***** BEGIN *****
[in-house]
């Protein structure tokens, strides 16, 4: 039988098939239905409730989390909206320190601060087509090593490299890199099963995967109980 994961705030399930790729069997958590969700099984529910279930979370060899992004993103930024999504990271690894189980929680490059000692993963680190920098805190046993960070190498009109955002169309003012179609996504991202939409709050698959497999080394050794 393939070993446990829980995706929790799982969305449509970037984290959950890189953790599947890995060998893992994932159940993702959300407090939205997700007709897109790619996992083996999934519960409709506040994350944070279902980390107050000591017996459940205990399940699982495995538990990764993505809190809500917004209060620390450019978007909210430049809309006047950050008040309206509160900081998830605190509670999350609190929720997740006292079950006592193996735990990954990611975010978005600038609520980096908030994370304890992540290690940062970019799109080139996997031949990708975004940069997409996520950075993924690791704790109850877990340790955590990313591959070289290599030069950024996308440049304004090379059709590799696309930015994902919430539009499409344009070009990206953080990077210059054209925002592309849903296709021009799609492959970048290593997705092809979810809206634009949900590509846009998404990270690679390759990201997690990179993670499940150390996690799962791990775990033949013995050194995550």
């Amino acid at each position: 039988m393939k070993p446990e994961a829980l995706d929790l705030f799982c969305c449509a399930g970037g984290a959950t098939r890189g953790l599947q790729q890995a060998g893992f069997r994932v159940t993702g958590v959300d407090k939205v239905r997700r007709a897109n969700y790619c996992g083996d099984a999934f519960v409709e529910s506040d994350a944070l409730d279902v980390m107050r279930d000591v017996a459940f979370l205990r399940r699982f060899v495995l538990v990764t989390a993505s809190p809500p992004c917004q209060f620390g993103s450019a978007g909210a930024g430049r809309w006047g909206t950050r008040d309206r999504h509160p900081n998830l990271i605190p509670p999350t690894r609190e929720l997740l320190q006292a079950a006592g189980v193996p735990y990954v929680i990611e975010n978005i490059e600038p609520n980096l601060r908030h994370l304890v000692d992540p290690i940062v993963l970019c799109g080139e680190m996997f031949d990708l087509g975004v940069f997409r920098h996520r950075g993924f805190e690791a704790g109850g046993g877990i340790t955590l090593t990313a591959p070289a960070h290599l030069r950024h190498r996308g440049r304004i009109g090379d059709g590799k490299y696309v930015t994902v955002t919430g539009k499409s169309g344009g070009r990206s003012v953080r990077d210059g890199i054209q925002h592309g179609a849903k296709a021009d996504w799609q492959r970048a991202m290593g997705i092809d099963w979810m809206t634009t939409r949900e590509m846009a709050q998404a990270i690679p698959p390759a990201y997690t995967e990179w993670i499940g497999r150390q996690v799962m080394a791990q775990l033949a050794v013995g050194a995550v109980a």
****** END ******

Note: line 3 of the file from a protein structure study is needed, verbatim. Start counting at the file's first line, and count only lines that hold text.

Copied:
């Amino acid at each position: 039988m393939k070993p446990e994961a829980l995706d929790l705030f799982c969305c449509a399930g970037g984290a959950t098939r890189g953790l599947q790729q890995a060998g893992f069997r994932v159940t993702g958590v959300d407090k939205v239905r997700r007709a897109n969700y790619c996992g083996d099984a999934f519960v409709e529910s506040d994350a944070l409730d279902v980390m107050r279930d000591v017996a459940f979370l205990r399940r699982f060899v495995l538990v990764t989390a993505s809190p809500p992004c917004q209060f620390g993103s450019a978007g909210a930024g430049r809309w006047g909206t950050r008040d309206r999504h509160p900081n998830l990271i605190p509670p999350t690894r609190e929720l997740l320190q006292a079950a006592g189980v193996p735990y990954v929680i990611e975010n978005i490059e600038p609520n980096l601060r908030h994370l304890v000692d992540p290690i940062v993963l970019c799109g080139e680190m996997f031949d990708l087509g975004v940069f997409r920098h996520r950075g993924f805190e690791a704790g109850g046993g877990i340790t955590l090593t990313a591959p070289a960070h290599l030069r950024h190498r996308g440049r304004i009109g090379d059709g590799k490299y696309v930015t994902v955002t919430g539009k499409s169309g344009g070009r990206s003012v953080r990077d210059g890199i054209q925002h592309g179609a849903k296709a021009d996504w799609q492959r970048a991202m290593g997705i092809d099963w979810m809206t634009t939409r949900e590509m846009a709050q998404a990270i690679p698959p390759a990201y997690t995967e990179w993670i499940g497999r150390q996690v799962m080394a791990q775990l033949a050794v013995g050194a995550v109980a």